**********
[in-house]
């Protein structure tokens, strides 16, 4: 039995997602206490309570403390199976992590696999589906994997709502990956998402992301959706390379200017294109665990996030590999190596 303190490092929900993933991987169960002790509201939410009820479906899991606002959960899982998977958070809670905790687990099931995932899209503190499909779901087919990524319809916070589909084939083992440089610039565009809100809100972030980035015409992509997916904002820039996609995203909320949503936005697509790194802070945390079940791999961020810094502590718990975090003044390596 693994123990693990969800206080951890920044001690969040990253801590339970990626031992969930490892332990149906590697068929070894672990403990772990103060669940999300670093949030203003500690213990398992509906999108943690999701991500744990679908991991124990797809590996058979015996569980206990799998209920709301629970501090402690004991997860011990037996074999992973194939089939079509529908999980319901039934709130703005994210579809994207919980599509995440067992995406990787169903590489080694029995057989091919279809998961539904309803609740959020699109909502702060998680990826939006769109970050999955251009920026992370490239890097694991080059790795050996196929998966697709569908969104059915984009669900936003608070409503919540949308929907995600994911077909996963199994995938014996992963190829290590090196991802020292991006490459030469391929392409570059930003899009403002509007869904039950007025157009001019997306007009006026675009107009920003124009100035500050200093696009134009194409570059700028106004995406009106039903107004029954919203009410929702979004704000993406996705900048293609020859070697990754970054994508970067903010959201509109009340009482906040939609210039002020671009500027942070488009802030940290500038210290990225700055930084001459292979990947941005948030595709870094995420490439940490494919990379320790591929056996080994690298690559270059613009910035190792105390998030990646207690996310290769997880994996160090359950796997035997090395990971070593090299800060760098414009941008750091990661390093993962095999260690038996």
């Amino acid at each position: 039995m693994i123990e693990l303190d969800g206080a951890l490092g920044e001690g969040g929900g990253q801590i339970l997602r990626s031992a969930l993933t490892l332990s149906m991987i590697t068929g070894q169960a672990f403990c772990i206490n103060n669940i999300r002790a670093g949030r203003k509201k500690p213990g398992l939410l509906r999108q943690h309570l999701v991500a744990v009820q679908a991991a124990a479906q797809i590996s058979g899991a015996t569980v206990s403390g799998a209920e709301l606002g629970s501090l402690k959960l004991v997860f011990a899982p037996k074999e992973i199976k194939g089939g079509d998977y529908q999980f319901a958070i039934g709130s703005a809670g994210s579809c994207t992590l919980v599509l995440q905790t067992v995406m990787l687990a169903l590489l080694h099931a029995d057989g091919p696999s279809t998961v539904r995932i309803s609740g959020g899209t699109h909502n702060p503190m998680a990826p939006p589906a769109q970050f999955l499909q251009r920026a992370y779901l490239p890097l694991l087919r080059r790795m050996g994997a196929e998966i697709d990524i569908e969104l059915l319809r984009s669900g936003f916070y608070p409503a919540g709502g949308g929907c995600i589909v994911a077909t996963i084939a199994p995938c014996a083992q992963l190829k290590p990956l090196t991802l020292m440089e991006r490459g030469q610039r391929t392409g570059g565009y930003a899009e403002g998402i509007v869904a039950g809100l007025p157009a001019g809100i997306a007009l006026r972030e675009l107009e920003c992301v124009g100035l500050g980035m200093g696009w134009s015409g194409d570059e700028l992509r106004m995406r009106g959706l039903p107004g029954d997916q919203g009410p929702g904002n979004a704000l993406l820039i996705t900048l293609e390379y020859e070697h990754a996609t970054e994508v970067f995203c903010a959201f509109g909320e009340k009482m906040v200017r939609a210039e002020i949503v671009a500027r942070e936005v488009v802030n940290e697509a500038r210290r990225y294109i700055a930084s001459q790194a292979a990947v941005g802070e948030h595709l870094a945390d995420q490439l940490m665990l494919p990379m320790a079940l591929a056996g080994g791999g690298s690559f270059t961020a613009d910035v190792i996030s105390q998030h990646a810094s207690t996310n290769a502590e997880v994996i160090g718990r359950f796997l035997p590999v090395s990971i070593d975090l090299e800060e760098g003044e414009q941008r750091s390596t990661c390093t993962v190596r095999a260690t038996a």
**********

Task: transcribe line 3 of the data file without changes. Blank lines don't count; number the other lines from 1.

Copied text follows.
């Amino acid at each position: 039995m693994i123990e693990l303190d969800g206080a951890l490092g920044e001690g969040g929900g990253q801590i339970l997602r990626s031992a969930l993933t490892l332990s149906m991987i590697t068929g070894q169960a672990f403990c772990i206490n103060n669940i999300r002790a670093g949030r203003k509201k500690p213990g398992l939410l509906r999108q943690h309570l999701v991500a744990v009820q679908a991991a124990a479906q797809i590996s058979g899991a015996t569980v206990s403390g799998a209920e709301l606002g629970s501090l402690k959960l004991v997860f011990a899982p037996k074999e992973i199976k194939g089939g079509d998977y529908q999980f319901a958070i039934g709130s703005a809670g994210s579809c994207t992590l919980v599509l995440q905790t067992v995406m990787l687990a169903l590489l080694h099931a029995d057989g091919p696999s279809t998961v539904r995932i309803s609740g959020g899209t699109h909502n702060p503190m998680a990826p939006p589906a769109q970050f999955l499909q251009r920026a992370y779901l490239p890097l694991l087919r080059r790795m050996g994997a196929e998966i697709d990524i569908e969104l059915l319809r984009s669900g936003f916070y608070p409503a919540g709502g949308g929907c995600i589909v994911a077909t996963i084939a199994p995938c014996a083992q992963l190829k290590p990956l090196t991802l020292m440089e991006r490459g030469q610039r391929t392409g570059g565009y930003a899009e403002g998402i509007v869904a039950g809100l007025p157009a001019g809100i997306a007009l006026r972030e675009l107009e920003c992301v124009g100035l500050g980035m200093g696009w134009s015409g194409d570059e700028l992509r106004m995406r009106g959706l039903p107004g029954d997916q919203g009410p929702g904002n979004a704000l993406l820039i996705t900048l293609e390379y020859e070697h990754a996609t970054e994508v970067f995203c903010a959201f509109g909320e009340k009482m906040v200017r939609a210039e002020i949503v671009a500027r942070e936005v488009v802030n940290e697509a500038r210290r990225y294109i700055a930084s001459q790194a292979a990947v941005g802070e948030h595709l870094a945390d995420q490439l940490m665990l494919p990379m320790a079940l591929a056996g080994g791999g690298s690559f270059t961020a613009d910035v190792i996030s105390q998030h990646a810094s207690t996310n290769a502590e997880v994996i160090g718990r359950f796997l035997p590999v090395s990971i070593d975090l090299e800060e760098g003044e414009q941008r750091s390596t990661c390093t993962v190596r095999a260690t038996a």